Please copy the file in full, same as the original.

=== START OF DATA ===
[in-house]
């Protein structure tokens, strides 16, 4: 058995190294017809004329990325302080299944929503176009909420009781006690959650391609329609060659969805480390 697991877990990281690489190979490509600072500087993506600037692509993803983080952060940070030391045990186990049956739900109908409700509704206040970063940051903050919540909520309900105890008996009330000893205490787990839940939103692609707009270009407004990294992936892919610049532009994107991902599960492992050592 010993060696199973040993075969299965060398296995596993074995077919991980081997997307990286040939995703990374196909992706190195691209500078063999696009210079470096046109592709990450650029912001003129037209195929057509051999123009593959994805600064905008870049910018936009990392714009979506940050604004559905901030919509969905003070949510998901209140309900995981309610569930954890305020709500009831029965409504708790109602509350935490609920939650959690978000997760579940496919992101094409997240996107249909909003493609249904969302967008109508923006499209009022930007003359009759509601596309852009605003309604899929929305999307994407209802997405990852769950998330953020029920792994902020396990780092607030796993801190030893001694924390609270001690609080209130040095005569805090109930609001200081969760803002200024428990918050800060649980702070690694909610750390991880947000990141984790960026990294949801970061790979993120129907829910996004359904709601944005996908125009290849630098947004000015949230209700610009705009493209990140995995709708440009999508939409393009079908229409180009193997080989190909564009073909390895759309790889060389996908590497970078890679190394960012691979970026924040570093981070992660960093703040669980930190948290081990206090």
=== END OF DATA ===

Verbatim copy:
[in-house]
């Protein structure tokens, strides 16, 4: 058995190294017809004329990325302080299944929503176009909420009781006690959650391609329609060659969805480390 697991877990990281690489190979490509600072500087993506600037692509993803983080952060940070030391045990186990049956739900109908409700509704206040970063940051903050919540909520309900105890008996009330000893205490787990839940939103692609707009270009407004990294992936892919610049532009994107991902599960492992050592 010993060696199973040993075969299965060398296995596993074995077919991980081997997307990286040939995703990374196909992706190195691209500078063999696009210079470096046109592709990450650029912001003129037209195929057509051999123009593959994805600064905008870049910018936009990392714009979506940050604004559905901030919509969905003070949510998901209140309900995981309610569930954890305020709500009831029965409504708790109602509350935490609920939650959690978000997760579940496919992101094409997240996107249909909003493609249904969302967008109508923006499209009022930007003359009759509601596309852009605003309604899929929305999307994407209802997405990852769950998330953020029920792994902020396990780092607030796993801190030893001694924390609270001690609080209130040095005569805090109930609001200081969760803002200024428990918050800060649980702070690694909610750390991880947000990141984790960026990294949801970061790979993120129907829910996004359904709601944005996908125009290849630098947004000015949230209700610009705009493209990140995995709708440009999508939409393009079908229409180009193997080989190909564009073909390895759309790889060389996908590497970078890679190394960012691979970026924040570093981070992660960093703040669980930190948290081990206090």